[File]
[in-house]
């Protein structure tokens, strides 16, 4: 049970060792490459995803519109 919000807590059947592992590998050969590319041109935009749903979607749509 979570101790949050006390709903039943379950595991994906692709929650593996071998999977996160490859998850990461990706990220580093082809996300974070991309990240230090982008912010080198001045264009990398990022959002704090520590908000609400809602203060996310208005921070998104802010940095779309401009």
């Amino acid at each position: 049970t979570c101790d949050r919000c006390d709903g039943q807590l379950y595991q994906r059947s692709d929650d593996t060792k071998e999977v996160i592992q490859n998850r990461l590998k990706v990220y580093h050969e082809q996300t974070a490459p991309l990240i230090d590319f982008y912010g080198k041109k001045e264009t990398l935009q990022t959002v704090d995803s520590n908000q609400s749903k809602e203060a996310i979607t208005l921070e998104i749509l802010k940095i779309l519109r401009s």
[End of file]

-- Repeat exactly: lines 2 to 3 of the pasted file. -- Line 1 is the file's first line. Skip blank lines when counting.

């Protein structure tokens, strides 16, 4: 049970060792490459995803519109 919000807590059947592992590998050969590319041109935009749903979607749509 979570101790949050006390709903039943379950595991994906692709929650593996071998999977996160490859998850990461990706990220580093082809996300974070991309990240230090982008912010080198001045264009990398990022959002704090520590908000609400809602203060996310208005921070998104802010940095779309401009």
């Amino acid at each position: 049970t979570c101790d949050r919000c006390d709903g039943q807590l379950y595991q994906r059947s692709d929650d593996t060792k071998e999977v996160i592992q490859n998850r990461l590998k990706v990220y580093h050969e082809q996300t974070a490459p991309l990240i230090d590319f982008y912010g080198k041109k001045e264009t990398l935009q990022t959002v704090d995803s520590n908000q609400s749903k809602e203060a996310i979607t208005l921070e998104i749509l802010k940095i779309l519109r401009s």